“Most of the people are from a mixed background so this adds a nice flavor to the design. We aren’t brought together by nationality or driven by jingoistic tendencies, and we are not an activist project that simply wants to save ‘the poor helpless victims,’” Barclay stressed.

Infographic 101

How does VP create an infographic?Mainly, if an urgent news story breaks out, the team decides to develop an infographic in order to give context to what is happening. “Often, or almost always, the news is misrepresented or isn’t given context by the media. The rule of thumb tends to be that if the news is more prominent, it is more likely to lose its context,” Jaber said.

The final element, which is not the main focus of VP presently, is to highlight the absurdities of daily injustices. As an example, Jaber spoke of how Israel prohibits Palestinians holding different color-coded IDs from marriage, a restriction he had personally experienced and was keen on highlighting sometime in the future.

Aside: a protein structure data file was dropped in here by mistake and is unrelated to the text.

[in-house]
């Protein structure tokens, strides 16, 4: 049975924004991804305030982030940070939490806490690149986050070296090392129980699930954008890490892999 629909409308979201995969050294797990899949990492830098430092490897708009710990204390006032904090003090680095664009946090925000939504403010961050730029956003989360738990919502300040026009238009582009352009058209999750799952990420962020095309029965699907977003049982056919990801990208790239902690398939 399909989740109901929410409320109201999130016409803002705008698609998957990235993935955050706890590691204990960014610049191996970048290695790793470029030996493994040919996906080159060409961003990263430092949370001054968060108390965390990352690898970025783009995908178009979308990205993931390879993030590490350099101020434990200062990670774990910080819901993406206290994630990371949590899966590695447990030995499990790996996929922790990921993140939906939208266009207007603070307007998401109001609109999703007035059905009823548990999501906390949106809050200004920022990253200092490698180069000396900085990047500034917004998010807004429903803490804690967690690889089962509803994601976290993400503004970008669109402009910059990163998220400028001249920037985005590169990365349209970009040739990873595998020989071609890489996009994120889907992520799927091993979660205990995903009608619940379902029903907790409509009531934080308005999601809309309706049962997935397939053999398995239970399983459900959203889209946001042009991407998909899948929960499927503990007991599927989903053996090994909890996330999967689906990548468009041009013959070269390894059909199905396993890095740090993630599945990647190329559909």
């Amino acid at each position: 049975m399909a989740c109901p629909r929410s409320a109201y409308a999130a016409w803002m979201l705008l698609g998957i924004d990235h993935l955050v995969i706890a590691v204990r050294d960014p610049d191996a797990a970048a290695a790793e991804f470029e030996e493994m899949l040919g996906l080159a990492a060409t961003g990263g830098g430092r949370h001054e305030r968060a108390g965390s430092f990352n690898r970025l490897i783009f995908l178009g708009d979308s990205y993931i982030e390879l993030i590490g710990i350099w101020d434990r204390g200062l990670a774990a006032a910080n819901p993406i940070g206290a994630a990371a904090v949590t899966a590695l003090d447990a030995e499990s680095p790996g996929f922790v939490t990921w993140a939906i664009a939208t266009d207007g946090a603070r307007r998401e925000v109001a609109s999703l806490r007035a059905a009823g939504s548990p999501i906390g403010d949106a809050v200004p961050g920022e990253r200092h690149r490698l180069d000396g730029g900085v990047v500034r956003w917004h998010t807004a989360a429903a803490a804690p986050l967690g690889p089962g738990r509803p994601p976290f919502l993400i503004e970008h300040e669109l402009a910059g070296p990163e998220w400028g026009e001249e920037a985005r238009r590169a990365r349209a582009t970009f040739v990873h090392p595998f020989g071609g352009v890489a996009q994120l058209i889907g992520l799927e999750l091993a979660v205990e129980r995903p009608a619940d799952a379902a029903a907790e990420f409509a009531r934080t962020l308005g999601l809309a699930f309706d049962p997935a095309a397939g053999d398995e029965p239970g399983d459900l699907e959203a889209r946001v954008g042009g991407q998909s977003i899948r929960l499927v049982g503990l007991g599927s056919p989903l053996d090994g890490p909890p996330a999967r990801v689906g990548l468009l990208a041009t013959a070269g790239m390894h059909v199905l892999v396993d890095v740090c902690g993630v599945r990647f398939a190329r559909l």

Once a topic is selected and fleshed out through various brainstorming sessions, the researchers gather the data and verify sources. From there, it is passed on to Barclay who molds it into a story.

The hardest part, according to Barclay, is the ability for one close to the data to take a step back and try to look at the bigger picture. He pointed out that there may be topics that simply can’t be visualized easily, topics and data that are segregated by borders, complicated stories that are hard to simplify on a static, two-dimensional image.

“It’s a good and bad exercise, in the sense that how do you get to the core message that strikes people and is rooted in analysis and facts? How do you tell the story to engage and motivate people, without becoming jingoist? How do you get people to understand an idea better or that the continuation [of injustice] isn’t inevitable?” he emphasized.